Republican health reform bill would increase uninsured by 24 million in a decade, report finds

BMJ 2017; 356 doi: (Published 14 March 2017) Cite this as: BMJ 2017;356:j1315
  1. Michael McCarthy
  1. Seattle

Should the current Republican bill to replace the Affordable Care Act become law this year, 24 million more American people will be without health insurance by 2026 than would have been if the Affordable Care Act remained in place, an analysis has found.

The conclusion of the independent US Congressional Budget Office (CBO)1 is likely to stiffen opposition to the Republican bill, called the American Health Care Act. The act has already drawn criticism from most major US health organizations, including the American Medical Association and the American Hospital Association, and faces fierce opposition from Democrats.

“These are remarkable figures,” Nancy Pelosi, democratic leader of the House of Representatives, said after the CBO released its findings. “It speaks so eloquently to the cruelty of the bill.”

Members of the administration quickly dismissed the CBO’s report. ”It’s just not believable,” said Tom Price, director of Health and Human Services.

President Donald Trump has promised that his party’s reform of the 2010 Affordable Care Act would “expand choice, increase access, lower costs, and at the same time, provide better healthcare.”

The CBO analysis found that the Republican bill, now under consideration in the US House of Representatives, would save money, reducing the federal deficit by $337bn (£276bn; €316bn) between 2017 and 2026. But the report also found that under the law 14 million fewer people would have coverage in 2018, 21 million fewer by 2020, and 24 million fewer by 2026 than would have been covered if the Affordable Care Act remained intact.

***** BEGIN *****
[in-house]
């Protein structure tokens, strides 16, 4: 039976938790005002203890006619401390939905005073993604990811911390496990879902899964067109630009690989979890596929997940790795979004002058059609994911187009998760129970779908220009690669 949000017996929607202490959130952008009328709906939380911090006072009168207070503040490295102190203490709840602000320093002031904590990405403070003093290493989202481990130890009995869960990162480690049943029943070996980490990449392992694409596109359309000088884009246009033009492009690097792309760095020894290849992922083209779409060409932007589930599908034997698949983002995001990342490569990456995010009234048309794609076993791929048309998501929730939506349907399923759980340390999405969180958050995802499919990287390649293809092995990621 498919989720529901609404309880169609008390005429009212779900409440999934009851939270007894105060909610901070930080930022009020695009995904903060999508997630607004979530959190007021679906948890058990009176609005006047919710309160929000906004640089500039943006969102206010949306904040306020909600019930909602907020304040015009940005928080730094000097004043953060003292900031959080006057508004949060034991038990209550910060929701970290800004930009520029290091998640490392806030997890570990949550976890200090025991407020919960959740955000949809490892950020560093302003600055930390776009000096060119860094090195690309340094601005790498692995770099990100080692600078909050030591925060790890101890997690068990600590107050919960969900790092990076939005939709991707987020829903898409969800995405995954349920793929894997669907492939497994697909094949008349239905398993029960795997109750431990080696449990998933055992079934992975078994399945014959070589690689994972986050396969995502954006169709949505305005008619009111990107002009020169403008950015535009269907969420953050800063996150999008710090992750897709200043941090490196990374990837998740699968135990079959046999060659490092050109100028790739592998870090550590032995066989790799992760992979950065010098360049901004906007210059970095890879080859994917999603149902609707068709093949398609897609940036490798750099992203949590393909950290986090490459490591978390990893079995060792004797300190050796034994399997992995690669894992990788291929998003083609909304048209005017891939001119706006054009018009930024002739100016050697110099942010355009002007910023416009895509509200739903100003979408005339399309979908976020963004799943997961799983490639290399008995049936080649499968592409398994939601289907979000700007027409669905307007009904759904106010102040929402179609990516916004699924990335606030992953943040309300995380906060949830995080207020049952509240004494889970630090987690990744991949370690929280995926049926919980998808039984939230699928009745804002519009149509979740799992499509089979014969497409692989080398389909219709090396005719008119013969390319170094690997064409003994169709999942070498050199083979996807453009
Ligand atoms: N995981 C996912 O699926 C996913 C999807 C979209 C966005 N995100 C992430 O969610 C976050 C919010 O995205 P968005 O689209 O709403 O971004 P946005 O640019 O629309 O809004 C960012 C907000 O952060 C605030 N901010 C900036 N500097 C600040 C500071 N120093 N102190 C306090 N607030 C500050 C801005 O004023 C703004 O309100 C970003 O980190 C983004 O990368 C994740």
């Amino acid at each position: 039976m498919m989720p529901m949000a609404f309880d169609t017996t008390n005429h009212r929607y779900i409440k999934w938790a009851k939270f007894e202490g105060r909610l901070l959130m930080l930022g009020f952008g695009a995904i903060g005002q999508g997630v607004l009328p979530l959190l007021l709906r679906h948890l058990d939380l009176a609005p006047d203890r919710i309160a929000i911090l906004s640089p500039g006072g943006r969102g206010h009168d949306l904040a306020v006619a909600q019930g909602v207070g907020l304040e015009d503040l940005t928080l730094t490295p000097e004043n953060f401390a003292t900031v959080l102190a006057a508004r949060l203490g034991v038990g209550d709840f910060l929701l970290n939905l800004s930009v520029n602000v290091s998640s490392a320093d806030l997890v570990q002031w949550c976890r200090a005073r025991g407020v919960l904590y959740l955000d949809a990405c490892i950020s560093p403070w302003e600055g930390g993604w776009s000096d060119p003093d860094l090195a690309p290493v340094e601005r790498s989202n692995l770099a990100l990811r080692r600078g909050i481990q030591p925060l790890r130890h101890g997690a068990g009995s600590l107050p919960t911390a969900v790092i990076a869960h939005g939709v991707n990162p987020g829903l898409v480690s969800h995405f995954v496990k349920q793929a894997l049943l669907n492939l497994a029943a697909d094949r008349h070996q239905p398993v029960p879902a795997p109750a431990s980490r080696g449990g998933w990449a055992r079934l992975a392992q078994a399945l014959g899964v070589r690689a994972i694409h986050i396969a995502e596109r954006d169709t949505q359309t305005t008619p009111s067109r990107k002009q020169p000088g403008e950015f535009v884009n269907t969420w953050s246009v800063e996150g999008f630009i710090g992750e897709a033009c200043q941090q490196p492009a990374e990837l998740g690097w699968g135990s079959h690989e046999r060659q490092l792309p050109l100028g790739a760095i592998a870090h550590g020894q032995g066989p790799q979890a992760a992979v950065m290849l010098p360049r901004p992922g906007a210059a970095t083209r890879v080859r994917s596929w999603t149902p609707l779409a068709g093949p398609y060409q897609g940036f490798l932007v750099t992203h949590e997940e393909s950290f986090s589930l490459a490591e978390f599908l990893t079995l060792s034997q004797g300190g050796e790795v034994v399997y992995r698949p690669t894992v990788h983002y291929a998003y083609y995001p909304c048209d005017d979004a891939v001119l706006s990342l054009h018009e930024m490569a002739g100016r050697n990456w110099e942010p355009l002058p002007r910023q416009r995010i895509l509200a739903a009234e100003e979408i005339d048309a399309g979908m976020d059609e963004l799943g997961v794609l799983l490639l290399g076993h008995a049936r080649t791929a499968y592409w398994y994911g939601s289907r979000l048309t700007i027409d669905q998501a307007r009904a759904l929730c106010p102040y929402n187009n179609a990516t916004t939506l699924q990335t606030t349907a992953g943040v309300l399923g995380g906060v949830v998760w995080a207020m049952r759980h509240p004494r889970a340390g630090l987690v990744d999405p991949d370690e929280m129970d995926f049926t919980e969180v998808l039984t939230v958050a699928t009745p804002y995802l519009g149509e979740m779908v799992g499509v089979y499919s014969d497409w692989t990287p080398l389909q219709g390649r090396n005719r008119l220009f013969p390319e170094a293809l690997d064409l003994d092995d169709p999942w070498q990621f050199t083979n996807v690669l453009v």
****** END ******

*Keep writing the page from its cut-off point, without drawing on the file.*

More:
The savings would come in part from reducing spending for Medicaid, the insurance plan for low income individuals and families and for those with disabilities, and by eliminating the subsidies that currently help low and moderate income consumers to purchase coverage on the health insurance exchanges created by the Affordable Care Act.

Since its passage, the Affordable Care Act has provided insurance to more than 20 million people who previously lacked coverage, helping to drive the rate of uninsured people in the US from 17% in 2013 to a historic low of 10.9% in 2016. However, should the Republican plan become law, the CBO analysis estimated that 52 million people in the US would not have health insurance by 2026, compared with the 28 million of uninsured people projected under the Affordable Care Act.

The CBO also found that, on average, premiums for individuals buying insurance in the non-group market would rise 15% to 20% in 2018 and 2019 but would then decline, and by 2026 they would be roughly 10% lower than they would be under the current law. However, because the proposed law allows insurers to charge older enrollees five times more than they charge younger enrollees—compared with just three times more under the Affordable Care Act—premiums would be reduced substantially for young adults but increased substantially for those who are older.

“Premiums in the non-group market would be 20-25% lower for a 21 year old and 8-10% lower for a 40 year-old—but 20-25% higher for a 64 year old,” the report said.

The CBO did not find that the individual non-group health insurance market was in a “death spiral,” as has been claimed by the current law’s opponents. “The non-group market would probably be stable in most areas under either current law or the legislation,” the report said.


  • Observations Will the Republican replacement for Obamacare become law? (doi:10.1136/j1291)


View Abstract

Log in

Log in through your institution


* For online subscription